Motorbiking Nam's backcountry Part 1
Trip Start Mar 23, 2010
26Trip End Aug 10, 2010
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As we read about how to get Sapa in our Vietnam Lonely Planet, there was a single line that said: Motorbiking from Hanoi to Sapa is also possible and makes for a great adventure.
From the second I read that line, I couldn't stop thinking about it. The thought of going on a motorbike adventure across Vietnam’s countryside to a mountain resort completely overwhelmed me. I knew that is how I wanted to reach Sapa. So I did a bit of research on this 4 day trip and had an overwhelming amount of information and things to really think about
Traditionally, this trip is done with a 125cc Minsk – a Russian soviet bike originally produced in the 1950s and the only one of which has continued its production to the present day. The Minsk is to bikes as the AK-47 is to rifles. Simple, powerful, and still working. My previous experiences with riding motorbikes included 1 month of riding an automatic scooter in Taiwan, 1 day of scootering in Kathmandu, and 15 minutes of riding a manual motorcycle in India. A Minsk was no doubt a full-sized manual bike. I questioned whether I could handle it.
Furthermore, I stumbled across a forum where some experienced motorbikers were advising an amateur motorbike biker who was contemplating this trip. They informed him that the road conditions in Vietnam were not good, and the drivers in this country are crazy dangerous. They told him that Vietnam is NOT the place to learn how to ride a motorbike. Several people echoed that sentiment. He went off and did it anyways, and later posted on the forum that he had a great time, but in one section he was driving too fast and slipped on the wet gravel pavement and cut a deep gash into his hand, of which the rural hospital was trying to stitch up without even cleaning it.
There seemed to be a lot of things going against me on this trip. Was I competent in riding a manual bike? Will I be able to handle the other drivers on the road? What about the road conditions and weather? That was surely out of my control.
Even with all this, I was still determined to experience this trip. There’s something about the thought of a motorbike trip that really captured my imagination. The freedom of the open air, the adventure of meeting others along the way, and the fun of ripping through the rural streets of Vietnam. I reckoned that I could make this trip work. I was fairly confident in my ability to ride and I felt that I could learn how to ride the manual bike fairly quickly. Moreover, I have dealt with crazy drivers before in Taiwan and I knew that safety lies in the fine balance of maintaining your ground on the street, driving confidently, yet yielding when necessary. And the road conditions? Well I had no control over that at all. The best I can do is drive slowly and carefully when needed, and trust that so many people have done this trip before that it can’t be that bad.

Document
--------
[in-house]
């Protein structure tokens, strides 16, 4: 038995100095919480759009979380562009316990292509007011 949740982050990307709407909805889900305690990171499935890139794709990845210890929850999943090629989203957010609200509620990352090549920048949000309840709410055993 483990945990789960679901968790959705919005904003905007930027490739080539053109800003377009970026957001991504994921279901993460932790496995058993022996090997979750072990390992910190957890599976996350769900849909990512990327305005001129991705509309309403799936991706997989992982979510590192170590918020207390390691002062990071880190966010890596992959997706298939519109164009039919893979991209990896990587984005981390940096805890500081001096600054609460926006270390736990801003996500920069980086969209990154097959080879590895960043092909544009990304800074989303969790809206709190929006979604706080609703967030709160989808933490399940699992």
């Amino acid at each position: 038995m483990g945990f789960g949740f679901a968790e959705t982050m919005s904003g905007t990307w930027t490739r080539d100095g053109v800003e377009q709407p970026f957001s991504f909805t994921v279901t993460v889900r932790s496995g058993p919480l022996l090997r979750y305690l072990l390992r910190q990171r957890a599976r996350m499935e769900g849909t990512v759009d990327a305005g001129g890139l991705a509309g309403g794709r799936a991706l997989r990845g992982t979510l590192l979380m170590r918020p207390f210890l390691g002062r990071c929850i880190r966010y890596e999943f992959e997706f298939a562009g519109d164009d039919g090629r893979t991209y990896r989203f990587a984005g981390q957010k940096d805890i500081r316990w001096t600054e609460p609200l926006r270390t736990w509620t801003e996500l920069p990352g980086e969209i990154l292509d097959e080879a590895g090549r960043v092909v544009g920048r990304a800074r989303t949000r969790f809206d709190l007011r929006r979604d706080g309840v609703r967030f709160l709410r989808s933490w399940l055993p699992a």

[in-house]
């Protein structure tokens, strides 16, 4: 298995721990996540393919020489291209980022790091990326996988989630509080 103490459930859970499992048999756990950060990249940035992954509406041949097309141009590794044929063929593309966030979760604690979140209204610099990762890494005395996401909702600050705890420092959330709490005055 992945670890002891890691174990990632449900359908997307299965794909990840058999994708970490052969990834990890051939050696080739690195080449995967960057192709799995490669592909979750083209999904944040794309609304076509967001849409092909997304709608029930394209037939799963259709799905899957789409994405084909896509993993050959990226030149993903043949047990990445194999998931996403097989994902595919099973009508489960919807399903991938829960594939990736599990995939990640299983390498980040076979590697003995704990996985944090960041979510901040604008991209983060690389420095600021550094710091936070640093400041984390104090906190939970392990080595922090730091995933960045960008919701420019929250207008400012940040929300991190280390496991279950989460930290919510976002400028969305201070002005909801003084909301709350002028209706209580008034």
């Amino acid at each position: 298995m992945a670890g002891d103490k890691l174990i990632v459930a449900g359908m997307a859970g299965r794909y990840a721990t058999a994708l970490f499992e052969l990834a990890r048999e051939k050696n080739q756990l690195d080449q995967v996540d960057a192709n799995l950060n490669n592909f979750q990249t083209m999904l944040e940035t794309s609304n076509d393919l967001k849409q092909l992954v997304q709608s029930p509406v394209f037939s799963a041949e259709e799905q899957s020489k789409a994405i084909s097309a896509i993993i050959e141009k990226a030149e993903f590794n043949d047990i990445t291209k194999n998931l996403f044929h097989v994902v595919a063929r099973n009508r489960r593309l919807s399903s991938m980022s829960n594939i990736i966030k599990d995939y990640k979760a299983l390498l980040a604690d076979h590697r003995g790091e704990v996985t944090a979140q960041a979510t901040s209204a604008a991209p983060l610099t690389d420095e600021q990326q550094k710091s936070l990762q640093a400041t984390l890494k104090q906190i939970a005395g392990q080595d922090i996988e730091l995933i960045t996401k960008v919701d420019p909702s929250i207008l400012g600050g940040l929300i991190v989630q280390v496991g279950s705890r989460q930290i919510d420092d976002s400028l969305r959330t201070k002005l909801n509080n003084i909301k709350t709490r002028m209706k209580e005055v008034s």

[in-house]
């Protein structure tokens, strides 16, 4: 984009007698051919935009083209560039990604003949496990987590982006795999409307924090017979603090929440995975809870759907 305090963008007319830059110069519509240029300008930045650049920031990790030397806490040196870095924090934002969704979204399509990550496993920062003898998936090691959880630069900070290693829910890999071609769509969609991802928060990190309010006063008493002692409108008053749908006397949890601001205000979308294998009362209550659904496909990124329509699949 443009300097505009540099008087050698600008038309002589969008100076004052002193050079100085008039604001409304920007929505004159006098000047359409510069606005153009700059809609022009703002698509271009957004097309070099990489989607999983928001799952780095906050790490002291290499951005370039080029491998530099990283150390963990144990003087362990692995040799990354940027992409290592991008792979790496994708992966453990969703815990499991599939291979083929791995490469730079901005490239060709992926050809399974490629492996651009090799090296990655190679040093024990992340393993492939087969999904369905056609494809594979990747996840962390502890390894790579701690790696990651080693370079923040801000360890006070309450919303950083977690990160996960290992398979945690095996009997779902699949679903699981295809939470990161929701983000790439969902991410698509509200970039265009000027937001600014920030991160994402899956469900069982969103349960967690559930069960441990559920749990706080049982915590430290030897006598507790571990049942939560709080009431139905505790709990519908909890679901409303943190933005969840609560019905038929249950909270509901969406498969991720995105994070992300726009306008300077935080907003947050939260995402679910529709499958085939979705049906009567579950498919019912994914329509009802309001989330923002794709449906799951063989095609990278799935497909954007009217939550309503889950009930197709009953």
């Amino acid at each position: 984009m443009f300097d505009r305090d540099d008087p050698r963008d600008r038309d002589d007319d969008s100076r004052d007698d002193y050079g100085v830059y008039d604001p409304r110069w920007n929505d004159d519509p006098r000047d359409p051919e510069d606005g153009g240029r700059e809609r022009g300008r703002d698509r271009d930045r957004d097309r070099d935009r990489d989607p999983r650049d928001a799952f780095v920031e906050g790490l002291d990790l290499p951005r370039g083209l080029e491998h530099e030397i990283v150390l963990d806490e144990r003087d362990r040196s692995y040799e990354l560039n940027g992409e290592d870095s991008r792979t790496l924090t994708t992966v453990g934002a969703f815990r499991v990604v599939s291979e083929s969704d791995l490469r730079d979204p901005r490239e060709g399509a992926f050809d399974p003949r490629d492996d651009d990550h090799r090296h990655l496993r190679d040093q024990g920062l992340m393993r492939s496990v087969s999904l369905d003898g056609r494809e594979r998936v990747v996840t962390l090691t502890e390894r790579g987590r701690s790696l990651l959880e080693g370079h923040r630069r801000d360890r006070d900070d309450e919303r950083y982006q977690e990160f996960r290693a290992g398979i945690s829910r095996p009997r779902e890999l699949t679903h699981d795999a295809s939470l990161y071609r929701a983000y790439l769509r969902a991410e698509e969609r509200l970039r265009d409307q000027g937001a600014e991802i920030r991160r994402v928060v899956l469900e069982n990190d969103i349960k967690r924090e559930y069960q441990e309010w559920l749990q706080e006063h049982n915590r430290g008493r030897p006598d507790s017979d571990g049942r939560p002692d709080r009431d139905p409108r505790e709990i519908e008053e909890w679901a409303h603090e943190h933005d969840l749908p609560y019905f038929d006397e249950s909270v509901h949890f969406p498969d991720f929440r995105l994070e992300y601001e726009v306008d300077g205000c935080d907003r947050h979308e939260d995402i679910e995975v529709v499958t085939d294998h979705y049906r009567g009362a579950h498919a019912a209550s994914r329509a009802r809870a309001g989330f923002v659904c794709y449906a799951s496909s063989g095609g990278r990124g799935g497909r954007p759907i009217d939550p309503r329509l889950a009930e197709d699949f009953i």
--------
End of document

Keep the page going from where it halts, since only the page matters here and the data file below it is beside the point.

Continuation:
After visiting the bike rental shop, they offered me a 125cc Honda Future Neo. It was a manual bike with no clutch and styled in between a motorbike and a scooter. They told me it was just as powerful, if not more, than a Minsk and is much more reliable. I took it for a test run and determined that I could handle the manual shifting. To me, this bike seemed perfect for me and sealed the deal on my decision whether we go through with this trip or not. Sylvia was not too happy with me. She felt that I was too confident in myself and that we haven’t thought things through enough
This led me to an important contemplation about taking risks in life. Taking a risk essentially means going forward with a decision without knowing what the outcome may be, especially when the possible outcomes may be dangerous and possibly fatal. I think all successful people in life will agree that taking risks are essential. Coming out and travelling on my own was taking a huge risk and this motorbike trip was certainly full of risks– there was no way I could have known the outcomes of these trips. But it appears that overcoming the risks involved and succeeding seems to be the most rewarding of all experiences. But we can’t simply be careless and carefree with our lives. Taking too much and too many risks can be disastrous. So the question is, how much risk is too much and where do we draw the line? As much as I would love to be a well of wisdom to my faithful and loyal readers, unfortunately, I do not have an answer. Everyone will need to find that out for himself or herself. I suggest though that you ask yourself when was the last time you took a real risk and to evaluate how it turned out for you? And if you are having trouble thinking of a time you took a risk, maybe its time that you re-evaluate what is important in your life. I am happy that I took the risk to go travelling and to have done all the things on my trip up to date. Not everything turned out splendidly of course, but in the long-run, the risks I have taken have paid back their dues with great stories, good laughs, and new perspectives.
Stay tuned for the actual trip details in the next few posts. As for now, I have somehow ended up in Paris and looks like I will be in Europe for the remainder of my trip.